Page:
Wednesday, August 16, 2017

Life is like a dance

It seems that Ecuador and I have reached that point in our relationship when we're starting to see each other's flaws. I'm still head over heels in love with this country but people not turning up as promised is one cultural habit that drives me crazy sometimes. I can deal with the customary lateness but I find the no-shows much harder to adjust to. Ecuadorians have explained to me that in their culture, it's considered polite to say yes to an invitation, even when you have no intention of going. Therefore, expecting apology or an explanation for this kind of behavior is pointless and for friendship's sake, it's usually better not to ask why. In turn, I've tried to make it clear that where I come from, we appreciate honesty but I'm still met with bewilderment every time I bluntly turn down an invite or call to say that I'm not going to make it. 

The other day, a friend and I had made plans to go salsa dancing together. We texted during the day and agreed on a time to meet outside the salsoteka. I arrived five minutes late and then waited for another twenty minutes before deciding to go in by myself. My friend never showed and I never found out why. In the end it doesn't matter because that night, I had the perfect dance. 

I was already on the dance floor when I noticed a guy, whose name I do not recall, standing nearby watching me intently. As soon as I felt his presence, I knew that we would dance and when the song ended, he reached out a hand and invited me to dance the next one with him. 

Most dancers understand that you need a bit of time to get into the rhythm with a new partner. It takes a couple of minutes to learn how the other person moves and how to follow their lead without bumping heads or stepping on toes. Yet Mr Perfect dance partner and I only needed a second. One, two, three and our steps were already synchronized, as if we had always danced all of our dances together. His gestures were gentle yet I instinctively knew where he wanted me to go and when he wanted me to turn. When he dipped me, I let go. I knew he wouldn't let me fall. Every now and then he released my hand to do spins of his own and a couple of beats later, we came back together, perfectly in tune. We danced, we laughed, we sang and our bodies melted into one as we completely lost ourselves to the moment. One dance followed the next and at the end of the night, I lent forward and planted a big kiss on his cheek. Thank you, perfect stranger, for bringing out the latina in me.

 

Salsoteka Lavoe is one of my favorite places in the world and yet I hadn't been back there since I came back to Quito. As I walked out, I realized that I haven't really been happy in that time either. I've had my fun, yes, and I've laughed a lot but until that night, I hadn't felt that extreme high, that euphoria that comes from whirling around to the sound of Latin music. 

I could have chosen to go home when my friend didn't show up and I could have spent the night being bitter and upset about it. But then I would have missed out on all the fun and the truth is that a lot can be forgiven with a dance. This time, I chose to love life - flaws and all. That's not necessarily an easy choice to make and there are certainly challenges. For instance, my computer recently crashed and then my phone stopped working and let's face it, my new home is a building site covered in dust. Every day I miss my family and every night I miss the person that used to sleep next to me. It's only been a couple of months since I started over and even though I'm developing new routines, new friendships and new feelings, my heart is all over the place. Impatience being my middle name, it really is a wonder that I dance salsa at all, considering how long it took me to learn.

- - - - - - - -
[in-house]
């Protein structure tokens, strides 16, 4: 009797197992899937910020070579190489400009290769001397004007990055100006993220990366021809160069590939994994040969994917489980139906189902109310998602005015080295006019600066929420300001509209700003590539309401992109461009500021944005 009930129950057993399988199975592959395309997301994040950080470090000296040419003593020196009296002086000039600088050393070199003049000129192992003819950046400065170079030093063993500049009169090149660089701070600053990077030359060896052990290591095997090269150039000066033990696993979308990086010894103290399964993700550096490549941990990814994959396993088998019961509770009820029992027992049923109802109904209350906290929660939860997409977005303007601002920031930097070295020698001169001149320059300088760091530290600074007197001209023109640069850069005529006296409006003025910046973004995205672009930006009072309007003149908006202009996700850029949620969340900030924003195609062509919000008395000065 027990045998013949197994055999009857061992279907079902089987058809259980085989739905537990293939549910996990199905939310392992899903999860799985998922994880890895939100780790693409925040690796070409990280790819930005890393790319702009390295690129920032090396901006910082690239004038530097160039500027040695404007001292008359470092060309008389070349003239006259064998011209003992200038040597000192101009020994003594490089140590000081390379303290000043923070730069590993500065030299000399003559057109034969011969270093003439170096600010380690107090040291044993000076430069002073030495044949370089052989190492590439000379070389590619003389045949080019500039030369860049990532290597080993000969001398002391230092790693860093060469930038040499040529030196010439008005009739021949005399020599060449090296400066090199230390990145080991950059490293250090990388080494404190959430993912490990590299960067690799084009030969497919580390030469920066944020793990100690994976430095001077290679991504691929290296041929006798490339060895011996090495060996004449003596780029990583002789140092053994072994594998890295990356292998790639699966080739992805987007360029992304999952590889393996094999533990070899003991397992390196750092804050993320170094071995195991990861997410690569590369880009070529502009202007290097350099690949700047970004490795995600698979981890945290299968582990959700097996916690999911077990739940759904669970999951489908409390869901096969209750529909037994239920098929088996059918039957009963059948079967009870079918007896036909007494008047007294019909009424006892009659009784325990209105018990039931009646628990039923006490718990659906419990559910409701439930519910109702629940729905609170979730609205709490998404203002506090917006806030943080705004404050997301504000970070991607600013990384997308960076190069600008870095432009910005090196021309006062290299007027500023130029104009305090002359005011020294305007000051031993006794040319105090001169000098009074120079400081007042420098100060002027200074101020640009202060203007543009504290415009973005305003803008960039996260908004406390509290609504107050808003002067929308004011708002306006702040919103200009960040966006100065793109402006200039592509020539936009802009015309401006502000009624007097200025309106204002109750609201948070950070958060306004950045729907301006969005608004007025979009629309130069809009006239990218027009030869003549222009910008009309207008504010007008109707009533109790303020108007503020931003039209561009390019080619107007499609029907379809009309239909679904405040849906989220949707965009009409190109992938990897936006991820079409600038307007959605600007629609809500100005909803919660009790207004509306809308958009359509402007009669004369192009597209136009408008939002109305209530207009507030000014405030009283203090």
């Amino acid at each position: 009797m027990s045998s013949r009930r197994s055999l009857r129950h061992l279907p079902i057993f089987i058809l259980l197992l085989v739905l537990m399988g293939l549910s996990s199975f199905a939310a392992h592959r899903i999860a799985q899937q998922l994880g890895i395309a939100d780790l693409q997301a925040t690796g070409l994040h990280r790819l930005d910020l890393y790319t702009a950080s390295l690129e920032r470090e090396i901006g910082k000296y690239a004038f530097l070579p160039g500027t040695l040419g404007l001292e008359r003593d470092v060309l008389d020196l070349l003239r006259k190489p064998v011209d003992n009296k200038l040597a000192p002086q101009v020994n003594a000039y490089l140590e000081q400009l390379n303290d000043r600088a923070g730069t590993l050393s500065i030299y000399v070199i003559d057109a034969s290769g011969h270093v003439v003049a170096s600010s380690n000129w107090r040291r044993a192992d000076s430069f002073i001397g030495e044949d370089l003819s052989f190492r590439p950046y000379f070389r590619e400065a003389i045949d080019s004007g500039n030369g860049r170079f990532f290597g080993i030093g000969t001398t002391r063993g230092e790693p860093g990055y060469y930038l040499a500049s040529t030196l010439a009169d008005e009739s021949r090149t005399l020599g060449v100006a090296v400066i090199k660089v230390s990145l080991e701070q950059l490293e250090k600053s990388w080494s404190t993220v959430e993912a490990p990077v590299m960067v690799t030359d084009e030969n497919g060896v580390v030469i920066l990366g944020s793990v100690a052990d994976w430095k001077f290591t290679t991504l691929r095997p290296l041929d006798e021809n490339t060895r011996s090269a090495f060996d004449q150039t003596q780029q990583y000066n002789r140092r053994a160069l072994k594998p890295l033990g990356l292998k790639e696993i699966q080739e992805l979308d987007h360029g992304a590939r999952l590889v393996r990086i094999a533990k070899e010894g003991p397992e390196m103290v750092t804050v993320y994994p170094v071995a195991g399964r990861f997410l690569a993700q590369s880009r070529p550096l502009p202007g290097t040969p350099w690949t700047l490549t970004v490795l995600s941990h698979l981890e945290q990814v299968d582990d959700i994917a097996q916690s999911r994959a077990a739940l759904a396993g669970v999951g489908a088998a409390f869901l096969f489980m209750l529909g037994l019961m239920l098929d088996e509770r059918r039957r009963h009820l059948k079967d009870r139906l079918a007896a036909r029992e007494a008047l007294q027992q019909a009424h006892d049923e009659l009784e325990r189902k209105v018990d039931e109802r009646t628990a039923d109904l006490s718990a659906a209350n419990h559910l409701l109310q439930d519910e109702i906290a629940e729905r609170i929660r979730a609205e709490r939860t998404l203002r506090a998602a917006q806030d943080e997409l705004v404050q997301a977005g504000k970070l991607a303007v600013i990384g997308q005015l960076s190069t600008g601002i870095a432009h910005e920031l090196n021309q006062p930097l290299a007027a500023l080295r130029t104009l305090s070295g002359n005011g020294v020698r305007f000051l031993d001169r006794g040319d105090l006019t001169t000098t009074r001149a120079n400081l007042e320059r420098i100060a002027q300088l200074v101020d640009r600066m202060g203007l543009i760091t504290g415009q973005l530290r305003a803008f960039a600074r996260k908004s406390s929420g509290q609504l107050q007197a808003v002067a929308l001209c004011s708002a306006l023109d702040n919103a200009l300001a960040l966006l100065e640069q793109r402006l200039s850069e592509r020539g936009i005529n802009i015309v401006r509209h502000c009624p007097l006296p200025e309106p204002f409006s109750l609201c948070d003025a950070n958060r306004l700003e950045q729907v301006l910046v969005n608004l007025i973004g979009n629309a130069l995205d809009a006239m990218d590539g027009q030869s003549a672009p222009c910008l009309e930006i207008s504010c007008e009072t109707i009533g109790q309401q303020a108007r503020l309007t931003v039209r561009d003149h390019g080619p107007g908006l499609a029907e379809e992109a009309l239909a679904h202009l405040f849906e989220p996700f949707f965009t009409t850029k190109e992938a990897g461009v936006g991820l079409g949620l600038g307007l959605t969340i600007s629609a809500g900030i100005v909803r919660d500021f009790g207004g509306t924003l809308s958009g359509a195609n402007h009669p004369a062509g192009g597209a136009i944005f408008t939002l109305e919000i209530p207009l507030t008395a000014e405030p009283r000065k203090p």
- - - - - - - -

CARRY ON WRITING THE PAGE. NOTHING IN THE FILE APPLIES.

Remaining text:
I keep looking for inner stillness but sometimes, it is only in the rapid movements of a dance that I can find some peace. Never mind the occasional head bump or stepping on toes. At least now I'm back on the dance floor and you know what they say: Take one step in tune and the rest will follow... 

Dancer's pose at Playa Negra

Friday, August 4, 2017

Moving in and out and on

Your motherboard is broken. There's nothing we can do. 
The technician hands me back my laptop and signals to the next person in line to step forward. I drag my feet out of the store and walk home feeling disappointed. I bought this fancy computer only a year ago and despite my loving care, it has already let me down. My heart sunk, I realize that I have no idea how to solve this problem on my own. I know nothing about computers and I have no money to buy a new one. So I start asking around and to my surprise, I find plenty of people willing to help. After a couple of detours, my laptop is now safely on its way to Switzerland, where it will hopefully be repaired and then returned to me as good as new. All paid for by my warranty. 

My best friend has gone to Europe for a while, taking my laptop with her. This is the second time in as many months that she and I have been apart for more than just a few days. We met in Montanita last year and since then, we've been pretty much inseparable. There's separation anxiety for sure but at the same time, the distance offers us a chance to explore our own identities. Who are we, when not one part of this solid friendship? Can we function with no motherboard? What things are we capable of on our own, without the constant support of another half?